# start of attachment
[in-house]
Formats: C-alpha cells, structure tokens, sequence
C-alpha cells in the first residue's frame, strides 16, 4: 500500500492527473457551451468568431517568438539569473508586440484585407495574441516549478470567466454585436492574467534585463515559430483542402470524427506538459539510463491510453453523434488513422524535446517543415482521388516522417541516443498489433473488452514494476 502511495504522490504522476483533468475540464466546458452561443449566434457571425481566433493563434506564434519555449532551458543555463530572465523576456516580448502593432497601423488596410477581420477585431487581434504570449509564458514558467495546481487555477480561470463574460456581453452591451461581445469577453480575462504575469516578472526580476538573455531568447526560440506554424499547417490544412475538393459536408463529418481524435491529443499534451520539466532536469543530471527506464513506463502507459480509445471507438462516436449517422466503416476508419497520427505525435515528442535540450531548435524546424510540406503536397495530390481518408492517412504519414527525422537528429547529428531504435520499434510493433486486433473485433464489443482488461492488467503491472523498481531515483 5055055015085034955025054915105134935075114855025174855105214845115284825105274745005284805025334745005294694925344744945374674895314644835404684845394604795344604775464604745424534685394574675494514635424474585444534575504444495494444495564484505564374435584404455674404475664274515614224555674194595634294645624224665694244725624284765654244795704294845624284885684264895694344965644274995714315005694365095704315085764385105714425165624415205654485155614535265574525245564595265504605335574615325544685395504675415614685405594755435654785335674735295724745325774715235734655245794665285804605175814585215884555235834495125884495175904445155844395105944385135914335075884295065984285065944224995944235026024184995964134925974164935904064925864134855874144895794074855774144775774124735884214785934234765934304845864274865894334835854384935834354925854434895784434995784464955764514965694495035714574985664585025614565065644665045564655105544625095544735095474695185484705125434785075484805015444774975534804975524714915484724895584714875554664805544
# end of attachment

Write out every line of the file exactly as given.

[in-house]
Formats: C-alpha cells, structure tokens, sequence
C-alpha cells in the first residue's frame, strides 16, 4: 500500500492527473457551451468568431517568438539569473508586440484585407495574441516549478470567466454585436492574467534585463515559430483542402470524427506538459539510463491510453453523434488513422524535446517543415482521388516522417541516443498489433473488452514494476 502511495504522490504522476483533468475540464466546458452561443449566434457571425481566433493563434506564434519555449532551458543555463530572465523576456516580448502593432497601423488596410477581420477585431487581434504570449509564458514558467495546481487555477480561470463574460456581453452591451461581445469577453480575462504575469516578472526580476538573455531568447526560440506554424499547417490544412475538393459536408463529418481524435491529443499534451520539466532536469543530471527506464513506463502507459480509445471507438462516436449517422466503416476508419497520427505525435515528442535540450531548435524546424510540406503536397495530390481518408492517412504519414527525422537528429547529428531504435520499434510493433486486433473485433464489443482488461492488467503491472523498481531515483 5055055015085034955025054915105134935075114855025174855105214845115284825105274745005284805025334745005294694925344744945374674895314644835404684845394604795344604775464604745424534685394574675494514635424474585444534575504444495494444495564484505564374435584404455674404475664274515614224555674194595634294645624224665694244725624284765654244795704294845624284885684264895694344965644274995714315005694365095704315085764385105714425165624415205654485155614535265574525245564595265504605335574615325544685395504675415614685405594755435654785335674735295724745325774715235734655245794665285804605175814585215884555235834495125884495175904445155844395105944385135914335075884295065984285065944224995944235026024184995964134925974164935904064925864134855874144895794074855774144775774124735884214785934234765934304845864274865894334835854384935834354925854434895784434995784464955764514965694495035714574985664585025614565065644665045564655105544625095544735095474695185484705125434785075484805015444774975534804975524714915484724895584714875554664805544